If rising oil prices truly constitute an oil shock capable of destabilizing the economy, and if climate change poses a threat not just to the weather, but to our security, then it is fair to say that we face an urgent and complexly-linked challenge requiring immediate action. Nothing could be less consistent with that view of our present situation than the recent decision by the Bureau of Land Management to impose a two-year moratorium on new projects to generate solar power from federal lands in the West. Its appearance in the midst of a lengthy struggle within the Congress to renew expiring investment and production tax credits for solar, wind, and other forms of renewable electricity is yet another symptom of our disjointed approach to the defining crises of our times. It also suggests that our biggest need may not be for a monumental, government-led R&D effort, but rather for a comprehensive streamlining of the mechanisms for deploying the technologies we already have.
Sometimes it's good to pause and reflect, rather than blurting out one's first reaction to a news item such as this. If I had written a posting about this story on Friday, it would have probably turned into a rant against bureaucracy, when in truth the folks at BLM are just doing their jobs within the charter they've been given--and with considerable encouragement from mainstream environmental groups that are concerned about the impact of large-scale development on the desert southwest, a region for which I have a particular fondness. But that does not make this decision any less myopic, viewed in the larger context of the necessity to construct large-scale clean-energy alternatives, in order to make the transition away from our multiply-unsustainable reliance on fossil fuels. In particular, utility-scale solar thermal power represents an especially promising pathway for delivering predictable quantities of electrical power into existing power grids, as an alternative to coal-fired power plants. The states included in the ban possess the country's most promising solar resources.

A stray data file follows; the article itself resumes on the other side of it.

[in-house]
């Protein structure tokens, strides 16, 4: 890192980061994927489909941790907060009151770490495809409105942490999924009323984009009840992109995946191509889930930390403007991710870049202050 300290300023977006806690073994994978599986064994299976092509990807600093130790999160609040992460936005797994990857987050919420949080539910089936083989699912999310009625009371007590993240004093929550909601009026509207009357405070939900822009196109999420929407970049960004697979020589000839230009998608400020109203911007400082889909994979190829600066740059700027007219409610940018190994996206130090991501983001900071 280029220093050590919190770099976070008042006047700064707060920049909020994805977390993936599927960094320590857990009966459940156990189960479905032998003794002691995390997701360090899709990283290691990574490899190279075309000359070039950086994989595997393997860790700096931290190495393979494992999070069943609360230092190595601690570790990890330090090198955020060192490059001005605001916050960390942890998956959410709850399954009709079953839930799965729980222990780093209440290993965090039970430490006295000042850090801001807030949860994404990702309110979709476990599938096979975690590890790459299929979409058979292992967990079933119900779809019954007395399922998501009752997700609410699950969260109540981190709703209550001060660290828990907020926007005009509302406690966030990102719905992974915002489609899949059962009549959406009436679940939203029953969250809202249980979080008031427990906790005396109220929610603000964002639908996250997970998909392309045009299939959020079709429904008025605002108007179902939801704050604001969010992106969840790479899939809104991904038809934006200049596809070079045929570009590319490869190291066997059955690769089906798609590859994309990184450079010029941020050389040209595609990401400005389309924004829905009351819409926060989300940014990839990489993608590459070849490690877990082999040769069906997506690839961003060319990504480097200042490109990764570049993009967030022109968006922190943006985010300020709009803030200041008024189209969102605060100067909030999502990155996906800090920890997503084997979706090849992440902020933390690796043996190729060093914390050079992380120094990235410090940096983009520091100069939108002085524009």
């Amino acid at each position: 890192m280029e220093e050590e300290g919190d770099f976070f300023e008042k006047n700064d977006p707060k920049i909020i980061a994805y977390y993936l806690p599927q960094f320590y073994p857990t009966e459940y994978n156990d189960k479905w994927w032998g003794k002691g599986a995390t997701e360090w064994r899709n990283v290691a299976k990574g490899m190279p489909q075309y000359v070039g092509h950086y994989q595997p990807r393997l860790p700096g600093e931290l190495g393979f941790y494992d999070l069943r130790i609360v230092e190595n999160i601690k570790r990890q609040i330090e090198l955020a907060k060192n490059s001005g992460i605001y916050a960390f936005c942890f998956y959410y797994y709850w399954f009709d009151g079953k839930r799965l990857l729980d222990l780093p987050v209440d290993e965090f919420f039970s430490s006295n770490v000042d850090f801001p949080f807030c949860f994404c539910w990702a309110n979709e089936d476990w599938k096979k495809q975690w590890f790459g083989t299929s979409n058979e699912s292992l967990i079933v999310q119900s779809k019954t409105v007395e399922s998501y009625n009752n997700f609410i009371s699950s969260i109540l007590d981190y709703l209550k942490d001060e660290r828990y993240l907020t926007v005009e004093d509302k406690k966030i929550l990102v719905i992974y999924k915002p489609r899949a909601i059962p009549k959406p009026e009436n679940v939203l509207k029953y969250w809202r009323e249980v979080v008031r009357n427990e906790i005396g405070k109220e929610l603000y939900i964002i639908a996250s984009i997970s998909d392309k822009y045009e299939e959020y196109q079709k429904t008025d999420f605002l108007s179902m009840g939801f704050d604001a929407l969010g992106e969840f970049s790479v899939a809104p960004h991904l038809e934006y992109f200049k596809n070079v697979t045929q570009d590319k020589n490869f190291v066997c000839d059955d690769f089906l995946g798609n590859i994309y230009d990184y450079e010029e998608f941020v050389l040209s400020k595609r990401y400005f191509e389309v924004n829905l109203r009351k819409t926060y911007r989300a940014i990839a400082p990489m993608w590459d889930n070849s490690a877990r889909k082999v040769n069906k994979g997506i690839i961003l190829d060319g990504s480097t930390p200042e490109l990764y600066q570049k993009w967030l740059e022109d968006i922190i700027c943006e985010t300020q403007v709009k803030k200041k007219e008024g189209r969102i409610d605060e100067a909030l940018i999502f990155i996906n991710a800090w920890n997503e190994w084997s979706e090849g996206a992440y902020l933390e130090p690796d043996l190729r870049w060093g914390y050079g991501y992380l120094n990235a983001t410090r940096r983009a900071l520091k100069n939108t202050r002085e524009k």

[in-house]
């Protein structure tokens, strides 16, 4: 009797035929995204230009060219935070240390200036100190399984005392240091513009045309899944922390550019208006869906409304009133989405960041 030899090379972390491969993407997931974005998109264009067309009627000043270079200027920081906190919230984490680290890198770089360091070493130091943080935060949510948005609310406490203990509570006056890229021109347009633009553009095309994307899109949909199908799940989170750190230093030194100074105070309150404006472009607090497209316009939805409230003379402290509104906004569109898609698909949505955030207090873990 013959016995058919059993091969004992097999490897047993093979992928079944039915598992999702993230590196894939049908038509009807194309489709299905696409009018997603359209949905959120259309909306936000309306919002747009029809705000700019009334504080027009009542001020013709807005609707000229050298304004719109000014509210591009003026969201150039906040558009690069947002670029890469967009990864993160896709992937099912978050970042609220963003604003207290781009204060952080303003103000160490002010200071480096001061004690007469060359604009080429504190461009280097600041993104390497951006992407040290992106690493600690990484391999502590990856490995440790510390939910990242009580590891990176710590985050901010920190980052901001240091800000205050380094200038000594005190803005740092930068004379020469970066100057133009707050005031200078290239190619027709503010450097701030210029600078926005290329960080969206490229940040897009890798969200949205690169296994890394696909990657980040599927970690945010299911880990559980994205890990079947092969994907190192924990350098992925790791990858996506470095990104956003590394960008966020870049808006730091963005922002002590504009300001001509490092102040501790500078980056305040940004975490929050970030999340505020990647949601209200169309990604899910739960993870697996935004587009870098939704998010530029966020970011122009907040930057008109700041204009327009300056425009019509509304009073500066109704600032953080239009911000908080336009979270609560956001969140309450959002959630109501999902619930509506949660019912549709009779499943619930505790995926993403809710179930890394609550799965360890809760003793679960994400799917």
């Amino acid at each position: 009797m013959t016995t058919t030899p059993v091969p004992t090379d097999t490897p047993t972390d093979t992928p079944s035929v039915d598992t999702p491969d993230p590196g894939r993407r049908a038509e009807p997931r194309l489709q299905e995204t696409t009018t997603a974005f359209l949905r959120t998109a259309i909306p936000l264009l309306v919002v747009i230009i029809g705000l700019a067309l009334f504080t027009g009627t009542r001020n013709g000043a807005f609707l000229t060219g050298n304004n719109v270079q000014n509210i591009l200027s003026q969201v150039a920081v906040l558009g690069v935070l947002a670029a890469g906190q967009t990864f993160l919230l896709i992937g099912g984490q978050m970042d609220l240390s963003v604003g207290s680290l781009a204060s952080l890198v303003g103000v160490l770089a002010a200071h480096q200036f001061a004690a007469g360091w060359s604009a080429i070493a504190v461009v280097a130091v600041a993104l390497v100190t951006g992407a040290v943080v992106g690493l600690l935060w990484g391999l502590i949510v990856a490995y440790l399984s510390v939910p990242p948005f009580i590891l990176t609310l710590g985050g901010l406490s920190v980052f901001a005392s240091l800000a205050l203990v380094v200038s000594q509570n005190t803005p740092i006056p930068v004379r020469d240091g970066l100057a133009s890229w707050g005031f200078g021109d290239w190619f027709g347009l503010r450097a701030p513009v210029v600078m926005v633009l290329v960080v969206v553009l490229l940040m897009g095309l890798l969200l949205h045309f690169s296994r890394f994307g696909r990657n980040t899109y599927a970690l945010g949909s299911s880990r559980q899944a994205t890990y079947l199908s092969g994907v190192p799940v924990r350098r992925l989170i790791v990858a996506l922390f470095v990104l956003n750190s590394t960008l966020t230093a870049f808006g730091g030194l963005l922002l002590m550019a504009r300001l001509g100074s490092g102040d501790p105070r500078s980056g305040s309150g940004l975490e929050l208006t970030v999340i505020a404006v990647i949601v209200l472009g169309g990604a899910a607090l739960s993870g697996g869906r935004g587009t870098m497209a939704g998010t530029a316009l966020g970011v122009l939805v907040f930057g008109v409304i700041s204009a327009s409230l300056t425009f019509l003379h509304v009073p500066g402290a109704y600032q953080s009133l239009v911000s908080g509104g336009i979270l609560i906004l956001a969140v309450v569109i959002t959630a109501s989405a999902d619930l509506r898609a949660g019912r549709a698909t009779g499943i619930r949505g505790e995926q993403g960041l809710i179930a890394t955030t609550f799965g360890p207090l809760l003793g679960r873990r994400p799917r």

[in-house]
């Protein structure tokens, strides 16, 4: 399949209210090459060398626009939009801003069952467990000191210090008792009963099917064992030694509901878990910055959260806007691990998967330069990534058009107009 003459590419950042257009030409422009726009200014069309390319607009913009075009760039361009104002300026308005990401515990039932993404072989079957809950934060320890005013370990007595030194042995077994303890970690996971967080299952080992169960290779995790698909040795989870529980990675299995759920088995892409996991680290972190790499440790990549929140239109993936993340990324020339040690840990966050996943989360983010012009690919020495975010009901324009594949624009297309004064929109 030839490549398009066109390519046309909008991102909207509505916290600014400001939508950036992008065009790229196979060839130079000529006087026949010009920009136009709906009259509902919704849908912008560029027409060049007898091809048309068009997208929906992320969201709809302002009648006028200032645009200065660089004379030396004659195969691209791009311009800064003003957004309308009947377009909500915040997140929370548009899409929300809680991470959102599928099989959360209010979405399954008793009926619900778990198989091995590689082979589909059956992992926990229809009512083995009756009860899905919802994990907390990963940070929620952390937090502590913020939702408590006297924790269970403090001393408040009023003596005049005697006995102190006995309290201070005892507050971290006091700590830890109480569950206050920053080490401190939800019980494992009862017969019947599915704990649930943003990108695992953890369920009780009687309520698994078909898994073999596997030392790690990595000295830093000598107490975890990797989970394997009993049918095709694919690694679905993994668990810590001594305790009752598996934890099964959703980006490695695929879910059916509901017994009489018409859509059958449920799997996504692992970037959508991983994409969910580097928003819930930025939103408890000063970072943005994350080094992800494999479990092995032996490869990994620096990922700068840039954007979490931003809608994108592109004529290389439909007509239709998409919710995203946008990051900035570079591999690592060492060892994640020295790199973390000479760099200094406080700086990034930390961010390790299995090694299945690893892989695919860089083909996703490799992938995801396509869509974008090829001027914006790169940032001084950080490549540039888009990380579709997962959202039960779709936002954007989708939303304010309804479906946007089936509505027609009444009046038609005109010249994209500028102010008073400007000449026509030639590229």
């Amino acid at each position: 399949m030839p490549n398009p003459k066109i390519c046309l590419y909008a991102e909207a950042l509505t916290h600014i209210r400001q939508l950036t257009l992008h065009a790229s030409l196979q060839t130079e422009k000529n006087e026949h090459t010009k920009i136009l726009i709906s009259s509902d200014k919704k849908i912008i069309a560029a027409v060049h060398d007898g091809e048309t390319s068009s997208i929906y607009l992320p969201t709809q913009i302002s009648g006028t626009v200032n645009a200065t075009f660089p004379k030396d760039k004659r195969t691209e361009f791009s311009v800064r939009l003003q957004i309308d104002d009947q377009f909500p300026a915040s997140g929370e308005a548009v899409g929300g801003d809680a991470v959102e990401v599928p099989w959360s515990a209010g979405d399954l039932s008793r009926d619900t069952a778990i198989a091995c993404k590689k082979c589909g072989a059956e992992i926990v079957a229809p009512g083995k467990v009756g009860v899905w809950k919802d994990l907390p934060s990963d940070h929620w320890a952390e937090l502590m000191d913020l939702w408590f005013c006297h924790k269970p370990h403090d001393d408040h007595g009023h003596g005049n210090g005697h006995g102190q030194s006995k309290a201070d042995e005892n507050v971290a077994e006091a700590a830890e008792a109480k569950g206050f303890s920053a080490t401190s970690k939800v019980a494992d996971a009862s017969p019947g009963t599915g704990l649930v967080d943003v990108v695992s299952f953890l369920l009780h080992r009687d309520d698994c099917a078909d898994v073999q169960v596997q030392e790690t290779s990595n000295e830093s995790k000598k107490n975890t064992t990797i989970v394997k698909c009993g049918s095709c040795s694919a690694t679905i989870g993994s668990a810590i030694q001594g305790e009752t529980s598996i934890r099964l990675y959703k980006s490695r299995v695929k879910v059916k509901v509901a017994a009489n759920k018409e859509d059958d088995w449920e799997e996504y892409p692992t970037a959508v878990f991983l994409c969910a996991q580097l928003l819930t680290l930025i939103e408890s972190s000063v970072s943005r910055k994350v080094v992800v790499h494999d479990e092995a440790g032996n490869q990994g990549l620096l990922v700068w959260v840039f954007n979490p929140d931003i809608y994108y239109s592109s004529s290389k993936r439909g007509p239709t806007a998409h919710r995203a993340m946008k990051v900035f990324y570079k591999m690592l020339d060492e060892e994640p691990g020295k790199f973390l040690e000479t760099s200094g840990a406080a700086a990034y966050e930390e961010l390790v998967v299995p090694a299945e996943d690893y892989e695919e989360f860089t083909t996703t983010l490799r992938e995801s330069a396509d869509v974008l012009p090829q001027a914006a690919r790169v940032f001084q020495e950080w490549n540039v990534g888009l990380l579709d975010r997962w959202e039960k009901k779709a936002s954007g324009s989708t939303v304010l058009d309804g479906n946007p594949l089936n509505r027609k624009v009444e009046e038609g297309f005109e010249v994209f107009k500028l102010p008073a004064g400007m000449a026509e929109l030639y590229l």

Over the last several years, as energy prices mounted, pundits and politicians regularly issued calls for a new Manhattan or Apollo Project approach to solve our energy problems. I'm not convinced, however, that we need another massive, centrally-directed research effort. R&D must certainly play a role, as evidenced by the DOE's recent feasibility scenario for expanding wind power to supply 20% of US electricity. Technology has been developing at an impressive rate for a variety of options, with help from growing infusions of capital from the private sector, and these efforts should be supported. But without consistent policy at the federal level, and in the absence of a fast track to implementation, to enable projects based on these technologies to be built by the gigawatt, we will be left with the current set of unappealing trade-offs between economic growth, energy imports, and global environmental impact for many years longer than necessary.
Instead of a new Manhattan Project for energy, I wonder if we should revive the old position of "energy czar" and endow it with enough authority to coordinate and streamline the federal response to our conjoined energy-and-environment crisis. The reorganization of the national intelligence community along these lines may have delivered mixed results so far, but while energy is as complex as intelligence, it is surely less ambiguous and subjective. Even a czar who could merely remind agencies such as the BLM that our problems are too urgent to take a two-year time-out would serve a useful purpose.